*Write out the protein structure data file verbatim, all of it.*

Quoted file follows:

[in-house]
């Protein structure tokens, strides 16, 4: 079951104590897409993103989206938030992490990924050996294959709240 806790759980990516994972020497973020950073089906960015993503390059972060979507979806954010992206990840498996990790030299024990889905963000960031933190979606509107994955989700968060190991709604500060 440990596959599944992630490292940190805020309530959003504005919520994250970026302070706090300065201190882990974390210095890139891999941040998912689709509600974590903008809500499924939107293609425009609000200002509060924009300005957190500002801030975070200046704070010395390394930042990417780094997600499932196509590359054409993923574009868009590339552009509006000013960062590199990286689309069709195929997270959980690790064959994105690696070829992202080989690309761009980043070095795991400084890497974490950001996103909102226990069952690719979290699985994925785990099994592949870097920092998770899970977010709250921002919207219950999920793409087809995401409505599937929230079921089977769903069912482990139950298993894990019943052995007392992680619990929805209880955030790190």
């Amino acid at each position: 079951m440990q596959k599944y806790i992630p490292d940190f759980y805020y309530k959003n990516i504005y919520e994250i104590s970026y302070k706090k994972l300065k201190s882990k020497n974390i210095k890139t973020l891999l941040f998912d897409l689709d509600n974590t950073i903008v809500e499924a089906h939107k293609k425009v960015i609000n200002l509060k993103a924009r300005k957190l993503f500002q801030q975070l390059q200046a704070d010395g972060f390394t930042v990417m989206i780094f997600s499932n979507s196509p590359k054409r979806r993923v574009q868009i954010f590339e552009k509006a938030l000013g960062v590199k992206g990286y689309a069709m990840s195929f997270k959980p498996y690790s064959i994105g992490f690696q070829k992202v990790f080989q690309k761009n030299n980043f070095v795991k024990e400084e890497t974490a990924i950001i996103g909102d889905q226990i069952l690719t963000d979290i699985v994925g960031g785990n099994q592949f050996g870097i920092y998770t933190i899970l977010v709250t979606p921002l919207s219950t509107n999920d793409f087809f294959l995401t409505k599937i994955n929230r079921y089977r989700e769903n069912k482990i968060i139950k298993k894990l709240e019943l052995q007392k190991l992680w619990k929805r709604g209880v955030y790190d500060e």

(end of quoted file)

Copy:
[in-house]
């Protein structure tokens, strides 16, 4: 079951104590897409993103989206938030992490990924050996294959709240 806790759980990516994972020497973020950073089906960015993503390059972060979507979806954010992206990840498996990790030299024990889905963000960031933190979606509107994955989700968060190991709604500060 440990596959599944992630490292940190805020309530959003504005919520994250970026302070706090300065201190882990974390210095890139891999941040998912689709509600974590903008809500499924939107293609425009609000200002509060924009300005957190500002801030975070200046704070010395390394930042990417780094997600499932196509590359054409993923574009868009590339552009509006000013960062590199990286689309069709195929997270959980690790064959994105690696070829992202080989690309761009980043070095795991400084890497974490950001996103909102226990069952690719979290699985994925785990099994592949870097920092998770899970977010709250921002919207219950999920793409087809995401409505599937929230079921089977769903069912482990139950298993894990019943052995007392992680619990929805209880955030790190």
């Amino acid at each position: 079951m440990q596959k599944y806790i992630p490292d940190f759980y805020y309530k959003n990516i504005y919520e994250i104590s970026y302070k706090k994972l300065k201190s882990k020497n974390i210095k890139t973020l891999l941040f998912d897409l689709d509600n974590t950073i903008v809500e499924a089906h939107k293609k425009v960015i609000n200002l509060k993103a924009r300005k957190l993503f500002q801030q975070l390059q200046a704070d010395g972060f390394t930042v990417m989206i780094f997600s499932n979507s196509p590359k054409r979806r993923v574009q868009i954010f590339e552009k509006a938030l000013g960062v590199k992206g990286y689309a069709m990840s195929f997270k959980p498996y690790s064959i994105g992490f690696q070829k992202v990790f080989q690309k761009n030299n980043f070095v795991k024990e400084e890497t974490a990924i950001i996103g909102d889905q226990i069952l690719t963000d979290i699985v994925g960031g785990n099994q592949f050996g870097i920092y998770t933190i899970l977010v709250t979606p921002l919207s219950t509107n999920d793409f087809f294959l995401t409505k599937i994955n929230r079921y089977r989700e769903n069912k482990i968060i139950k298993k894990l709240e019943l052995q007392k190991l992680w619990k929805r709604g209880v955030y790190d500060e």